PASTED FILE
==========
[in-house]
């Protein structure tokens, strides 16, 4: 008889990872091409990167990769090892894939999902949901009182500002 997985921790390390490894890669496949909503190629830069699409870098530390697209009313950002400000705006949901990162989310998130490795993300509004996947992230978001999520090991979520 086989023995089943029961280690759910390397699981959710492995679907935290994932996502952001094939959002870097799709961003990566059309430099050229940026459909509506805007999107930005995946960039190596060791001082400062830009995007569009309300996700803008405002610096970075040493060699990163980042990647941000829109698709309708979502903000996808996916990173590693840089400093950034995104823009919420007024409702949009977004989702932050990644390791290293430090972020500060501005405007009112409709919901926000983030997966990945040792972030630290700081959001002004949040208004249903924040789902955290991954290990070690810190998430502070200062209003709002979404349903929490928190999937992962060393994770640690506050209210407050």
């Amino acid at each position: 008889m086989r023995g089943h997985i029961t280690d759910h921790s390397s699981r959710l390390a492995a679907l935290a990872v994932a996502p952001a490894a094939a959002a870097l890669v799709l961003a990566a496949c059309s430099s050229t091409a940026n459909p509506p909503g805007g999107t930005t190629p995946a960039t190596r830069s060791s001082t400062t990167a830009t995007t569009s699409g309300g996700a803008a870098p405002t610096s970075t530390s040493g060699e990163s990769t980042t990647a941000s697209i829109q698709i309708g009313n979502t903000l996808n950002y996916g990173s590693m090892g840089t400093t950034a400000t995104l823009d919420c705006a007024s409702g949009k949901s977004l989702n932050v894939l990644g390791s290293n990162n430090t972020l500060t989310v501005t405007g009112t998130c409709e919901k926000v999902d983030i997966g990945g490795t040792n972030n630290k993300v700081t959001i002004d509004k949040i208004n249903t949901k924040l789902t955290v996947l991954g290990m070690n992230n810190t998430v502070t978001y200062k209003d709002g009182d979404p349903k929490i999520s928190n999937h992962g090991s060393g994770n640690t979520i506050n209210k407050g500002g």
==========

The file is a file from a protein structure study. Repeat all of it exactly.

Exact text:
[in-house]
């Protein structure tokens, strides 16, 4: 008889990872091409990167990769090892894939999902949901009182500002 997985921790390390490894890669496949909503190629830069699409870098530390697209009313950002400000705006949901990162989310998130490795993300509004996947992230978001999520090991979520 086989023995089943029961280690759910390397699981959710492995679907935290994932996502952001094939959002870097799709961003990566059309430099050229940026459909509506805007999107930005995946960039190596060791001082400062830009995007569009309300996700803008405002610096970075040493060699990163980042990647941000829109698709309708979502903000996808996916990173590693840089400093950034995104823009919420007024409702949009977004989702932050990644390791290293430090972020500060501005405007009112409709919901926000983030997966990945040792972030630290700081959001002004949040208004249903924040789902955290991954290990070690810190998430502070200062209003709002979404349903929490928190999937992962060393994770640690506050209210407050």
């Amino acid at each position: 008889m086989r023995g089943h997985i029961t280690d759910h921790s390397s699981r959710l390390a492995a679907l935290a990872v994932a996502p952001a490894a094939a959002a870097l890669v799709l961003a990566a496949c059309s430099s050229t091409a940026n459909p509506p909503g805007g999107t930005t190629p995946a960039t190596r830069s060791s001082t400062t990167a830009t995007t569009s699409g309300g996700a803008a870098p405002t610096s970075t530390s040493g060699e990163s990769t980042t990647a941000s697209i829109q698709i309708g009313n979502t903000l996808n950002y996916g990173s590693m090892g840089t400093t950034a400000t995104l823009d919420c705006a007024s409702g949009k949901s977004l989702n932050v894939l990644g390791s290293n990162n430090t972020l500060t989310v501005t405007g009112t998130c409709e919901k926000v999902d983030i997966g990945g490795t040792n972030n630290k993300v700081t959001i002004d509004k949040i208004n249903t949901k924040l789902t955290v996947l991954g290990m070690n992230n810190t998430v502070t978001y200062k209003d709002g009182d979404p349903k929490i999520s928190n999937h992962g090991s060393g994770n640690t979520i506050n209210k407050g500002g």